1. Joiner, Cynthia I. MPH, RN

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In my opinion, body mass index (BMI) report cards in schools offer an opportunity to help tackle childhood obesity and should be encouraged. Among children 6 to 11 years of age, the prevalence of obesity has increased from 6.5% to 17% over the past three decades, and among adolescents aged 12 to 19 years of age, the rate of obesity has more than tripled, increasing from 5% in 1980 to 17.6% in 2006 (Ogden, 2008). Childhood obesity has reached epidemic proportions.


BMI report cards can provide a means to annually gather detailed data on childhood obesity, and to follow individual and group trends. The data collected can include information on all ages, gender, race, and ethnicity, and can thus provide valuable data necessary to monitor obesity trends at both the state and local level where data often is limited. Information obtained from the report cards can be used to help plan and target public health interventions for specific populations. Although BMI is not a perfect measurement, the BMI report card is intended to be used as a screening tool to help identify potential health risks, identifying the percent of students who are underweight, normal weight, overweight, and obese, detecting those children who are at risk for weight-related health problems (Nihiser, 2007).


Schools are well equipped to take on the responsibility of BMI screening and reporting. They manage other screening programs using standardized protocols (such as those for vision, hearing and scoliosis), and BMI screening is no different. Managing the assessment and findings in a private, sensitive manner, and including education as a key component of the screening and assessment helps to insure that children would not be emotionally harmed or threatened by the process.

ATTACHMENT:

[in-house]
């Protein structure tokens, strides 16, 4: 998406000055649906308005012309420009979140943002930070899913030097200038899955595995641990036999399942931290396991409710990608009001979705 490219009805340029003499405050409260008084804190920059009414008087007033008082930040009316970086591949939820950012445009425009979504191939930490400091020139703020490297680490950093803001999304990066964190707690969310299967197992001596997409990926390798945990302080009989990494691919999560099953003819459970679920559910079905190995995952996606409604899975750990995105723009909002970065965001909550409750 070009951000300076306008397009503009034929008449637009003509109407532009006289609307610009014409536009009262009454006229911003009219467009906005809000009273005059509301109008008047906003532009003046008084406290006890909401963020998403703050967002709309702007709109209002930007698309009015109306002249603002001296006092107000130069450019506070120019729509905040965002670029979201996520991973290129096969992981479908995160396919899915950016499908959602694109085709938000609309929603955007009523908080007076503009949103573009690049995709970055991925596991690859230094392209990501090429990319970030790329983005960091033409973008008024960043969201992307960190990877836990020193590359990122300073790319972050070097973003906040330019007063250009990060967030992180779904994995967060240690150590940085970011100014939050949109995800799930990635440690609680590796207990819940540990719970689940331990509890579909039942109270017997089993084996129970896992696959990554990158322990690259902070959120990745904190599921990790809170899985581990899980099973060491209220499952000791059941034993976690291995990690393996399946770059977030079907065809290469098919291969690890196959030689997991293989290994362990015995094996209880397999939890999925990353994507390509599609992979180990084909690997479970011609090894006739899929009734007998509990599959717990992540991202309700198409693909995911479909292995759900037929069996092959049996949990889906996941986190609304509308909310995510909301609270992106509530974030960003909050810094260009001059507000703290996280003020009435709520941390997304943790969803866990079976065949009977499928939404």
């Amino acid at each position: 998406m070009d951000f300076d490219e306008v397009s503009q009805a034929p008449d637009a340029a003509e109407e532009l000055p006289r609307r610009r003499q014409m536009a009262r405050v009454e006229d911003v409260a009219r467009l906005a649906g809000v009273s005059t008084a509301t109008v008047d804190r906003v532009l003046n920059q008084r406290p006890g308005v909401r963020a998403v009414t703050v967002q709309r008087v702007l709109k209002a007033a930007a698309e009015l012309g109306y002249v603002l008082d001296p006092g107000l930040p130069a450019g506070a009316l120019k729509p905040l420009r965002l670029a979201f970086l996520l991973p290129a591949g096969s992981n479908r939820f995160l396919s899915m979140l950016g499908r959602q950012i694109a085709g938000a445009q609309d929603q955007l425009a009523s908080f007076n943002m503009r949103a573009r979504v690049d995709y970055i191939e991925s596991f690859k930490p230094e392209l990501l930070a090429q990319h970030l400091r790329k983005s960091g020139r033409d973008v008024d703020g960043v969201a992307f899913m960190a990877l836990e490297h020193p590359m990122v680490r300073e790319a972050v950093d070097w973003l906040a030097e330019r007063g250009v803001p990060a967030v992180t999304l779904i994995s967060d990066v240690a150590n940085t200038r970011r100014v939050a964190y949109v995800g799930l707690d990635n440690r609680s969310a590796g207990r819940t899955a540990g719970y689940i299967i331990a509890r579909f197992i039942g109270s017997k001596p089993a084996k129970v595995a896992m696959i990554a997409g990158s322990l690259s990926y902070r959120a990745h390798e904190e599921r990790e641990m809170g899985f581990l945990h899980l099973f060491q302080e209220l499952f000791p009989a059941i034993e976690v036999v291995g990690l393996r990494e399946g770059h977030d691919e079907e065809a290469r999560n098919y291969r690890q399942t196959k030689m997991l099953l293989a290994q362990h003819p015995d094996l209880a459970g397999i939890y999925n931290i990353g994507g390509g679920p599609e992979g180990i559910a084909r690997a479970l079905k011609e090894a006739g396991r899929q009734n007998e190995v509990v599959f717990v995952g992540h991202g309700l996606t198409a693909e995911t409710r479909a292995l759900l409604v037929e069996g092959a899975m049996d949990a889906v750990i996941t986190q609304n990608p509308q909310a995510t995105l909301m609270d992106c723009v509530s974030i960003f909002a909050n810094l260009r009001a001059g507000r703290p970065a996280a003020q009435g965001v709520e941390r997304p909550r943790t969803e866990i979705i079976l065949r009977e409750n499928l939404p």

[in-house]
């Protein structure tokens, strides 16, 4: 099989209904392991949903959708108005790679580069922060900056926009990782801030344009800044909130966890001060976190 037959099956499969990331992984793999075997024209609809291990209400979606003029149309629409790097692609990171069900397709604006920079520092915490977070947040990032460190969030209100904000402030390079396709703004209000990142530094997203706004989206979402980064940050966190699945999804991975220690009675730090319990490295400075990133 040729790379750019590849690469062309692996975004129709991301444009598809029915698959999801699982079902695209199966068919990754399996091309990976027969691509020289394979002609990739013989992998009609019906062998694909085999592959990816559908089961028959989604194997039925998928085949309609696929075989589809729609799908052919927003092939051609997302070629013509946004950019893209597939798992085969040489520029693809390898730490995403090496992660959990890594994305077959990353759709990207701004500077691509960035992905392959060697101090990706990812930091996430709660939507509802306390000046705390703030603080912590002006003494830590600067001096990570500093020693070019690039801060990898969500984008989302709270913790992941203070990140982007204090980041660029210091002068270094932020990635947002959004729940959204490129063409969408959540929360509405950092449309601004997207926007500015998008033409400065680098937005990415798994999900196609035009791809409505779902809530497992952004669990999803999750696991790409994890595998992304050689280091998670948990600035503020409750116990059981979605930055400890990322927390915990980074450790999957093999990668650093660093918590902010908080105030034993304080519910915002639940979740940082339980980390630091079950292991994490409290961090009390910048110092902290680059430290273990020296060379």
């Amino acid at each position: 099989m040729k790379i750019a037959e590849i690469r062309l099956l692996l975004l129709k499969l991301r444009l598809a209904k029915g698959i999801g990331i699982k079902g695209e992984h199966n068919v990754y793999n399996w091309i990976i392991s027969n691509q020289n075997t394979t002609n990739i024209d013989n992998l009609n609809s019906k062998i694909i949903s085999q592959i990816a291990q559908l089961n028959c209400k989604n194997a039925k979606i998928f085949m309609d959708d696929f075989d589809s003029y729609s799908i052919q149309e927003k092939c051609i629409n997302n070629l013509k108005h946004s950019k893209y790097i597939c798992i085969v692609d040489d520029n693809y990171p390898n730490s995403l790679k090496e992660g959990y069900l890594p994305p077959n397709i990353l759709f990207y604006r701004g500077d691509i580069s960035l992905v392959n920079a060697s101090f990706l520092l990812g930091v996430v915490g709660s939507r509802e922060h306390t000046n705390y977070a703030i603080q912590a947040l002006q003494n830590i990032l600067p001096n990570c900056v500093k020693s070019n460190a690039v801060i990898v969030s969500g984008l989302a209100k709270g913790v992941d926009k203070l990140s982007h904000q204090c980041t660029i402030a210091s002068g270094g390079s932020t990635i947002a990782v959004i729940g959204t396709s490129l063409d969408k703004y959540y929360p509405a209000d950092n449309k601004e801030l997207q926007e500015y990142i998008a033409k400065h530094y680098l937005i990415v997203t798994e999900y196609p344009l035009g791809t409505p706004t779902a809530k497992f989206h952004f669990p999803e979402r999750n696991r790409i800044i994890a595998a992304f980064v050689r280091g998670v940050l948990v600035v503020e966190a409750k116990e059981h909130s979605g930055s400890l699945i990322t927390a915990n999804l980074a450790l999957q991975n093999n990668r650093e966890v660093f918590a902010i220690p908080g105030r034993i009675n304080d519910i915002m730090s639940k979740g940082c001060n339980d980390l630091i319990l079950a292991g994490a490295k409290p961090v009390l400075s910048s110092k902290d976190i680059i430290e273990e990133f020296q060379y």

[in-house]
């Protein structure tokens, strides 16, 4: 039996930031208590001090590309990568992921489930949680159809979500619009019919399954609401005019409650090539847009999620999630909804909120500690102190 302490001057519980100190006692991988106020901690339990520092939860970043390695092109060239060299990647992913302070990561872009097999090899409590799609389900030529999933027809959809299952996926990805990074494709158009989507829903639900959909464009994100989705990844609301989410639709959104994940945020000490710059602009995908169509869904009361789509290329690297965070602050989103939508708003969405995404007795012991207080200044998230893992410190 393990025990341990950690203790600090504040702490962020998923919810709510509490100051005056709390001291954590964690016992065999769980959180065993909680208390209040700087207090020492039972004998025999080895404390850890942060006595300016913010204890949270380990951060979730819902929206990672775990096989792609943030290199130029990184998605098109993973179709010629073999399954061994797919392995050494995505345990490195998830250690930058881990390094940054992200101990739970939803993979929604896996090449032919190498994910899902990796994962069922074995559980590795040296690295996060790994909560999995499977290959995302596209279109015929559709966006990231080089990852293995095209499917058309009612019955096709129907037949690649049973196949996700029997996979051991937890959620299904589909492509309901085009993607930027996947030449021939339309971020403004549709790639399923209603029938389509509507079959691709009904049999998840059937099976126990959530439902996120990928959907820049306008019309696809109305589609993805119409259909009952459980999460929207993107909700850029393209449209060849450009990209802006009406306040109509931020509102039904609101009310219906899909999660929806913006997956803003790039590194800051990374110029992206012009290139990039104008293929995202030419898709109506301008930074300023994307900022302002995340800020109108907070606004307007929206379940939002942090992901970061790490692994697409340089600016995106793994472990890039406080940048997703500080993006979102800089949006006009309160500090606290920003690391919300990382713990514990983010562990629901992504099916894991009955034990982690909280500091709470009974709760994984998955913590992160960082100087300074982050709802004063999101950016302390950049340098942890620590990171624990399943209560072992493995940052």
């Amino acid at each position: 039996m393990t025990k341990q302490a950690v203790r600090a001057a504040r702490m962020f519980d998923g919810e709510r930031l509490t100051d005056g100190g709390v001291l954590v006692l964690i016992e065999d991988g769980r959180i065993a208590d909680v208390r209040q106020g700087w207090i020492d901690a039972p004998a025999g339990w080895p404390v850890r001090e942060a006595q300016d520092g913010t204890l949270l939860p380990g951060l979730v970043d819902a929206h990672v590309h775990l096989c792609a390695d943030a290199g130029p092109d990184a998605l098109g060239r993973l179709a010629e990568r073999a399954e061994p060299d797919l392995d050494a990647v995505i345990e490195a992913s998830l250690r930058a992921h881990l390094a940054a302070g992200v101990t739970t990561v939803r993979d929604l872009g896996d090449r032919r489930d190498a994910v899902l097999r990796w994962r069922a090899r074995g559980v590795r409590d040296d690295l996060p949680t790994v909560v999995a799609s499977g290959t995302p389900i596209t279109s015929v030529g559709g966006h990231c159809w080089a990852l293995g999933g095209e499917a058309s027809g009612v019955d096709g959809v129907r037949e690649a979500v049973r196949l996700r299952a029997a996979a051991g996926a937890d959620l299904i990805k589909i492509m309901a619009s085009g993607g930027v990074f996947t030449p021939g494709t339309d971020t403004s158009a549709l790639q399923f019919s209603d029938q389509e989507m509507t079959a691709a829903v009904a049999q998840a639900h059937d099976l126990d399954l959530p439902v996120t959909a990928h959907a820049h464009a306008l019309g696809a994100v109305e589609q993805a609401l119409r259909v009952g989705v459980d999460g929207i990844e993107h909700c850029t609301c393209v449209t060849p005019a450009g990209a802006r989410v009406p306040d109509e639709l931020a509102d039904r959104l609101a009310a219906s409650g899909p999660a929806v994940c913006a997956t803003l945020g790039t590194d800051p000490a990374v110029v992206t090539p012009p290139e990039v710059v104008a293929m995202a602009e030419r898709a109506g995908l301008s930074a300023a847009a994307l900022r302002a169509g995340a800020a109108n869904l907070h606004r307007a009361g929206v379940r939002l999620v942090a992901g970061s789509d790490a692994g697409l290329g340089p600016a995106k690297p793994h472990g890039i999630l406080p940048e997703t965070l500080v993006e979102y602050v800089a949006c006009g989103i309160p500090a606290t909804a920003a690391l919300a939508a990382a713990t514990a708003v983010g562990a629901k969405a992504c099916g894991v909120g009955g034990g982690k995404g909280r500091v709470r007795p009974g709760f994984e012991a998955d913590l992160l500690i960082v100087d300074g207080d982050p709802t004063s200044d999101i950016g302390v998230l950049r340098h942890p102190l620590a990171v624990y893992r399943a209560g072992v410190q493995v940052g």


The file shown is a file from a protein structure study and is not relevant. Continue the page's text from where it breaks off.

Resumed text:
BMI screening and reporting programs need to be comprehensive in nature, and should be administered and managed with the assistance of healthcare professionals. School nurses are the appropriate professionals to perform the BMI screening, for accuracy in measurements is essential. Results of the assessment should be individualized and sent to parents in a confidential manner; the findings should include educational information about healthy diet, physical activity, and referral information for those who might wish additional assistance in managing their child's weight.


The Institute of Medicine (IOM) endorses BMI reporting and recommends that schools measure children's weight, height, and BMI annually. Underscoring the importance of BMI screening in preventing childhood obesity, the Institute of Medicine (2005) has called upon the federal government to develop guidance for measuring BMI in schools, where children spend a majority of their developmental years; 95% of American children ages 5 to 17 are enrolled in school (Institute of Medicine, 2005). Since schools strongly influence a child's health, diet, and physical activity for a greater part of their youth, they are the perfect place for promoting a healthy lifestyle. Schools also have frequent contact with and access to parents, so BMI assessments can be discussed with them along with other health issues they may not have considered to be a problem for their child.


If school-based BMI screening and report cards are part of a comprehensive program, including other strategies such as limiting access to low-nutrient, high-sugar foods during the school day and increasing the frequency and duration of school-based physical exercise, they can provide important information about the effectiveness of interventions to prevent childhood obesity.




Institute of Medicine. (2005). Preventing childhood obesity: Health in the balance. Washington, DC: National Academies Press. [Context Link]


Nihiser, A. J., Lee, S. M., Wechsler, H., McKenna, M., Odom, E., Reinhold, C., Thompson, D., & Grummer-Strawn, L. (2007). Body mass index measurement in schools. Journal of School Health, 77, 651-671. [Context Link]


Ogden, C.L., Carroll, M.D., Flegal, K.M. (2008). High body mass index for age among US children and adolescents, 2003-2006. JAMA, 299, 2401-2405.